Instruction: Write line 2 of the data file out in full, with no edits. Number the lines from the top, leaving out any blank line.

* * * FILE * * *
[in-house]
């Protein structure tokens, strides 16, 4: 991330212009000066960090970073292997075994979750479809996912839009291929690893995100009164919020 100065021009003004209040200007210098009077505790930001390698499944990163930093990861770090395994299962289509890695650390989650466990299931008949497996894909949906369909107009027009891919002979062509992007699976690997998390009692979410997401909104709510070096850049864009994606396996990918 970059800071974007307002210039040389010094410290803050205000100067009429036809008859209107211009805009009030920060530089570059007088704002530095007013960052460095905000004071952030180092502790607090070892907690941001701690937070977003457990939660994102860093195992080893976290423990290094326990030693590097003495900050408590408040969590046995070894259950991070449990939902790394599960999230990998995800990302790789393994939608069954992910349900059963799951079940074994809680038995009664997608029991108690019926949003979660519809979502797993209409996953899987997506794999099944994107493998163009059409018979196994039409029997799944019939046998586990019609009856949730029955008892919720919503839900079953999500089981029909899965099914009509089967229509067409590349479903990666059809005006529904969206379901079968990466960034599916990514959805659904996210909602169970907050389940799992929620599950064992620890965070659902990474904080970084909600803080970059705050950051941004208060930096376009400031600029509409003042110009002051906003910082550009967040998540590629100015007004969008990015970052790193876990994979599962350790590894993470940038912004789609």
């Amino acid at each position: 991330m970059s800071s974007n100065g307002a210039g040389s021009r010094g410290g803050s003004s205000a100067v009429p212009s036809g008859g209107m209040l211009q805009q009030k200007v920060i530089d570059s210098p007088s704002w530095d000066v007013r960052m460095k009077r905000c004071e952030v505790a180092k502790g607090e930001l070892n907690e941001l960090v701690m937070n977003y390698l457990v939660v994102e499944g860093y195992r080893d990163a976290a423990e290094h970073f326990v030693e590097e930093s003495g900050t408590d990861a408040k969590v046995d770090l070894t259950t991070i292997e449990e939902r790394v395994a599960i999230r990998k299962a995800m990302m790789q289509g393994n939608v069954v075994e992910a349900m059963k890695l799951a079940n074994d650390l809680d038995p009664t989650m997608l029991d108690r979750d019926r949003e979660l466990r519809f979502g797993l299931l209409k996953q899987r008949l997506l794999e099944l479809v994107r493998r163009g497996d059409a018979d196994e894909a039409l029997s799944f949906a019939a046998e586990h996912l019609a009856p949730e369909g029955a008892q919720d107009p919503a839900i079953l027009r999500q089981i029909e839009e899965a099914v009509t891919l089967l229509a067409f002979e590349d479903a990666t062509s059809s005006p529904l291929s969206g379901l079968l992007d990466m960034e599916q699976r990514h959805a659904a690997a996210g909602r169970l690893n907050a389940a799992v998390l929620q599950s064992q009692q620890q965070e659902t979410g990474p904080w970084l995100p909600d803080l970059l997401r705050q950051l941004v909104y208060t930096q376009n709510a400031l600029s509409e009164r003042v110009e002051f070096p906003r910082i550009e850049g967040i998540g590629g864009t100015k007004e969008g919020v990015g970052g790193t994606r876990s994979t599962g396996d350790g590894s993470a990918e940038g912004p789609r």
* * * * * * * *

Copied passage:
């Protein structure tokens, strides 16, 4: 991330212009000066960090970073292997075994979750479809996912839009291929690893995100009164919020 100065021009003004209040200007210098009077505790930001390698499944990163930093990861770090395994299962289509890695650390989650466990299931008949497996894909949906369909107009027009891919002979062509992007699976690997998390009692979410997401909104709510070096850049864009994606396996990918 970059800071974007307002210039040389010094410290803050205000100067009429036809008859209107211009805009009030920060530089570059007088704002530095007013960052460095905000004071952030180092502790607090070892907690941001701690937070977003457990939660994102860093195992080893976290423990290094326990030693590097003495900050408590408040969590046995070894259950991070449990939902790394599960999230990998995800990302790789393994939608069954992910349900059963799951079940074994809680038995009664997608029991108690019926949003979660519809979502797993209409996953899987997506794999099944994107493998163009059409018979196994039409029997799944019939046998586990019609009856949730029955008892919720919503839900079953999500089981029909899965099914009509089967229509067409590349479903990666059809005006529904969206379901079968990466960034599916990514959805659904996210909602169970907050389940799992929620599950064992620890965070659902990474904080970084909600803080970059705050950051941004208060930096376009400031600029509409003042110009002051906003910082550009967040998540590629100015007004969008990015970052790193876990994979599962350790590894993470940038912004789609």